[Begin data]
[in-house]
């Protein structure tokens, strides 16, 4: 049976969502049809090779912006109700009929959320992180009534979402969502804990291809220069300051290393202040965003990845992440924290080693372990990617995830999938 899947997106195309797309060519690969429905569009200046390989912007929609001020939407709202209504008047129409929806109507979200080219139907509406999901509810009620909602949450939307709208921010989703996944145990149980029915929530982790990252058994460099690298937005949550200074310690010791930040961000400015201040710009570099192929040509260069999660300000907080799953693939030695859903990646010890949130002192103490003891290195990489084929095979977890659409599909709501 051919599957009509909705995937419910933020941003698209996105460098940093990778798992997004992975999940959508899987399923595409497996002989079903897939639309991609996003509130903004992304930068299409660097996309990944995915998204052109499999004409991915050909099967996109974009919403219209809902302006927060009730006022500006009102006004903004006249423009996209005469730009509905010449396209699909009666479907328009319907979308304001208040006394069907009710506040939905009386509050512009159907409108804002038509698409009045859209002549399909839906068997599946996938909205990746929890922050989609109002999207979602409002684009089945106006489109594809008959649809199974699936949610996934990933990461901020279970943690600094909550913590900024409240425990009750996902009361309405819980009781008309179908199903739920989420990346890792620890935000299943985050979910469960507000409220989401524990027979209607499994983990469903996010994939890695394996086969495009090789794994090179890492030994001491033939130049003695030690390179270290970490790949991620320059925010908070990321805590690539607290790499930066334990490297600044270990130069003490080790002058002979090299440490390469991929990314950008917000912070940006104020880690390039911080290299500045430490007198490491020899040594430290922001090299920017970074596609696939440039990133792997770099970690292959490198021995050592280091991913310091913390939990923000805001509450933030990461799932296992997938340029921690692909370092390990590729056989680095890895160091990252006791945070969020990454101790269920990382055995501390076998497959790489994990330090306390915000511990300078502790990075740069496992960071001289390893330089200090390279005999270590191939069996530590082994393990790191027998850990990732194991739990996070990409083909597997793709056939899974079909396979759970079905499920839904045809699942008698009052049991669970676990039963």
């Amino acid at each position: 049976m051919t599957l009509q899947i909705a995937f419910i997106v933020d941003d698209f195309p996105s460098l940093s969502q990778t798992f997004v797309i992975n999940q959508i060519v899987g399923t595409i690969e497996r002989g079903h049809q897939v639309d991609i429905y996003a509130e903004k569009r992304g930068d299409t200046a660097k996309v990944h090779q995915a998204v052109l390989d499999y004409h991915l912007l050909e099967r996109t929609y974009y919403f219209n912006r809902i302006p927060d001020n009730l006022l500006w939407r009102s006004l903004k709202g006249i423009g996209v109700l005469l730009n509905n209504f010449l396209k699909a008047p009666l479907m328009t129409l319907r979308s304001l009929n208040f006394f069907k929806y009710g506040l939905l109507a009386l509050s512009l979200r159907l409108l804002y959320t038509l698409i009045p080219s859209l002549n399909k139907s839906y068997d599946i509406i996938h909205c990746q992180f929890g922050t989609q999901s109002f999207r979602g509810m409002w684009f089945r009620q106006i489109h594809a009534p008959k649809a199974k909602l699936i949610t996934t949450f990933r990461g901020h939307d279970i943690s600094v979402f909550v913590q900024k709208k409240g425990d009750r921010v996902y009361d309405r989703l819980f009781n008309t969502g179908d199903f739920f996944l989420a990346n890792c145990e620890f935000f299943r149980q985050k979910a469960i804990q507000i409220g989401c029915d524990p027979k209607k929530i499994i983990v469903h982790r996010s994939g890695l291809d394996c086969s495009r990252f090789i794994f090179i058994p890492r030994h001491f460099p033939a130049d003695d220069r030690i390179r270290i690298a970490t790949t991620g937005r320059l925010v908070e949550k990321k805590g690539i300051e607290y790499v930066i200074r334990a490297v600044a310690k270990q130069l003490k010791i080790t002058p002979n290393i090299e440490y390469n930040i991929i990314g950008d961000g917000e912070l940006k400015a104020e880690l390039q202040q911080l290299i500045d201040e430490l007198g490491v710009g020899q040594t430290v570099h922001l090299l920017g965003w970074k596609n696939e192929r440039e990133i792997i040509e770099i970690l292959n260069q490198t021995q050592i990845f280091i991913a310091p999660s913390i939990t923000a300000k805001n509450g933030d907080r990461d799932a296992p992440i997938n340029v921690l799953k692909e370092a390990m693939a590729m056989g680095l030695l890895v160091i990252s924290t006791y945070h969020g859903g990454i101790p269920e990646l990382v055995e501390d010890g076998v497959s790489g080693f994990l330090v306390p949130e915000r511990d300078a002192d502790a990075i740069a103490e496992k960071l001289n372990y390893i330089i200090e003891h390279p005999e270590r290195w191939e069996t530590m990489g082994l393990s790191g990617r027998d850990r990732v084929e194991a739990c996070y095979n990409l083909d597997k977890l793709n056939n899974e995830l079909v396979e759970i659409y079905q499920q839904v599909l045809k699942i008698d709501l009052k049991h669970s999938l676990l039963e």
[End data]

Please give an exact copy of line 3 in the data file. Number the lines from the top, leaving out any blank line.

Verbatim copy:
């Amino acid at each position: 049976m051919t599957l009509q899947i909705a995937f419910i997106v933020d941003d698209f195309p996105s460098l940093s969502q990778t798992f997004v797309i992975n999940q959508i060519v899987g399923t595409i690969e497996r002989g079903h049809q897939v639309d991609i429905y996003a509130e903004k569009r992304g930068d299409t200046a660097k996309v990944h090779q995915a998204v052109l390989d499999y004409h991915l912007l050909e099967r996109t929609y974009y919403f219209n912006r809902i302006p927060d001020n009730l006022l500006w939407r009102s006004l903004k709202g006249i423009g996209v109700l005469l730009n509905n209504f010449l396209k699909a008047p009666l479907m328009t129409l319907r979308s304001l009929n208040f006394f069907k929806y009710g506040l939905l109507a009386l509050s512009l979200r159907l409108l804002y959320t038509l698409i009045p080219s859209l002549n399909k139907s839906y068997d599946i509406i996938h909205c990746q992180f929890g922050t989609q999901s109002f999207r979602g509810m409002w684009f089945r009620q106006i489109h594809a009534p008959k649809a199974k909602l699936i949610t996934t949450f990933r990461g901020h939307d279970i943690s600094v979402f909550v913590q900024k709208k409240g425990d009750r921010v996902y009361d309405r989703l819980f009781n008309t969502g179908d199903f739920f996944l989420a990346n890792c145990e620890f935000f299943r149980q985050k979910a469960i804990q507000i409220g989401c029915d524990p027979k209607k929530i499994i983990v469903h982790r996010s994939g890695l291809d394996c086969s495009r990252f090789i794994f090179i058994p890492r030994h001491f460099p033939a130049d003695d220069r030690i390179r270290i690298a970490t790949t991620g937005r320059l925010v908070e949550k990321k805590g690539i300051e607290y790499v930066i200074r334990a490297v600044a310690k270990q130069l003490k010791i080790t002058p002979n290393i090299e440490y390469n930040i991929i990314g950008d961000g917000e912070l940006k400015a104020e880690l390039q202040q911080l290299i500045d201040e430490l007198g490491v710009g020899q040594t430290v570099h922001l090299l920017g965003w970074k596609n696939e192929r440039e990133i792997i040509e770099i970690l292959n260069q490198t021995q050592i990845f280091i991913a310091p999660s913390i939990t923000a300000k805001n509450g933030d907080r990461d799932a296992p992440i997938n340029v921690l799953k692909e370092a390990m693939a590729m056989g680095l030695l890895v160091i990252s924290t006791y945070h969020g859903g990454i101790p269920e990646l990382v055995e501390d010890g076998v497959s790489g080693f994990l330090v306390p949130e915000r511990d300078a002192d502790a990075i740069a103490e496992k960071l001289n372990y390893i330089i200090e003891h390279p005999e270590r290195w191939e069996t530590m990489g082994l393990s790191g990617r027998d850990r990732v084929e194991a739990c996070y095979n990409l083909d597997k977890l793709n056939n899974e995830l079909v396979e759970i659409y079905q499920q839904v599909l045809k699942i008698d709501l009052k049991h669970s999938l676990l039963e």